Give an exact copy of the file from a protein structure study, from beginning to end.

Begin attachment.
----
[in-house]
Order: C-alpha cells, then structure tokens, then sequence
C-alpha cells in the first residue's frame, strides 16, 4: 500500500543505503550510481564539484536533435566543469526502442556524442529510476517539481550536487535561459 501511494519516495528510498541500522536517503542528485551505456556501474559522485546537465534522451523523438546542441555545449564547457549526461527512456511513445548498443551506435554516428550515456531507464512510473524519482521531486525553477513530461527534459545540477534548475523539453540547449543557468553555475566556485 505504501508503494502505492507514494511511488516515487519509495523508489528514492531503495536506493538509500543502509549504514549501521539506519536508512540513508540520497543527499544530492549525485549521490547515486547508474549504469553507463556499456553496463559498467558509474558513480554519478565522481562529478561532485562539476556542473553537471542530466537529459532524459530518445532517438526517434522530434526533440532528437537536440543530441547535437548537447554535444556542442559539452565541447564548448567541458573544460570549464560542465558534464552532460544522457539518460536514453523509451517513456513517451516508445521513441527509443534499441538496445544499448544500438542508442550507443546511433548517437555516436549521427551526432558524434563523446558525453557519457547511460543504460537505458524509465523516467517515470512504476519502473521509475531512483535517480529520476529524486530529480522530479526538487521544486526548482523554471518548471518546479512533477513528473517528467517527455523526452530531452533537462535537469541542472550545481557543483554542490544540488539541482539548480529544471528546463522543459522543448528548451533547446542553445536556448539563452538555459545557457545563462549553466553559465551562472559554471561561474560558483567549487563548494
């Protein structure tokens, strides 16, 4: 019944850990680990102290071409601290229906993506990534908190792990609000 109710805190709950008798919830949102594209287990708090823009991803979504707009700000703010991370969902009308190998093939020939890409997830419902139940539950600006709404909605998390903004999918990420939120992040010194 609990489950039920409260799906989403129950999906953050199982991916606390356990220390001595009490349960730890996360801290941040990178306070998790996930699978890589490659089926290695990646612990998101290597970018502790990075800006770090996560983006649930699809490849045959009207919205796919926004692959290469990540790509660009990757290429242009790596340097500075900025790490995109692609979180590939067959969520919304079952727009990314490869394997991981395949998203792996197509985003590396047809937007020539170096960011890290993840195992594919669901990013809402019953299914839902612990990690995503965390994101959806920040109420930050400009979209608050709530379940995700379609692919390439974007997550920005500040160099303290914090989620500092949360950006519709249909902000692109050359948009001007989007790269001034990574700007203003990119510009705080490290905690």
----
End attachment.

[in-house]
Order: C-alpha cells, then structure tokens, then sequence
C-alpha cells in the first residue's frame, strides 16, 4: 500500500543505503550510481564539484536533435566543469526502442556524442529510476517539481550536487535561459 501511494519516495528510498541500522536517503542528485551505456556501474559522485546537465534522451523523438546542441555545449564547457549526461527512456511513445548498443551506435554516428550515456531507464512510473524519482521531486525553477513530461527534459545540477534548475523539453540547449543557468553555475566556485 505504501508503494502505492507514494511511488516515487519509495523508489528514492531503495536506493538509500543502509549504514549501521539506519536508512540513508540520497543527499544530492549525485549521490547515486547508474549504469553507463556499456553496463559498467558509474558513480554519478565522481562529478561532485562539476556542473553537471542530466537529459532524459530518445532517438526517434522530434526533440532528437537536440543530441547535437548537447554535444556542442559539452565541447564548448567541458573544460570549464560542465558534464552532460544522457539518460536514453523509451517513456513517451516508445521513441527509443534499441538496445544499448544500438542508442550507443546511433548517437555516436549521427551526432558524434563523446558525453557519457547511460543504460537505458524509465523516467517515470512504476519502473521509475531512483535517480529520476529524486530529480522530479526538487521544486526548482523554471518548471518546479512533477513528473517528467517527455523526452530531452533537462535537469541542472550545481557543483554542490544540488539541482539548480529544471528546463522543459522543448528548451533547446542553445536556448539563452538555459545557457545563462549553466553559465551562472559554471561561474560558483567549487563548494
């Protein structure tokens, strides 16, 4: 019944850990680990102290071409601290229906993506990534908190792990609000 109710805190709950008798919830949102594209287990708090823009991803979504707009700000703010991370969902009308190998093939020939890409997830419902139940539950600006709404909605998390903004999918990420939120992040010194 609990489950039920409260799906989403129950999906953050199982991916606390356990220390001595009490349960730890996360801290941040990178306070998790996930699978890589490659089926290695990646612990998101290597970018502790990075800006770090996560983006649930699809490849045959009207919205796919926004692959290469990540790509660009990757290429242009790596340097500075900025790490995109692609979180590939067959969520919304079952727009990314490869394997991981395949998203792996197509985003590396047809937007020539170096960011890290993840195992594919669901990013809402019953299914839902612990990690995503965390994101959806920040109420930050400009979209608050709530379940995700379609692919390439974007997550920005500040160099303290914090989620500092949360950006519709249909902000692109050359948009001007989007790269001034990574700007203003990119510009705080490290905690």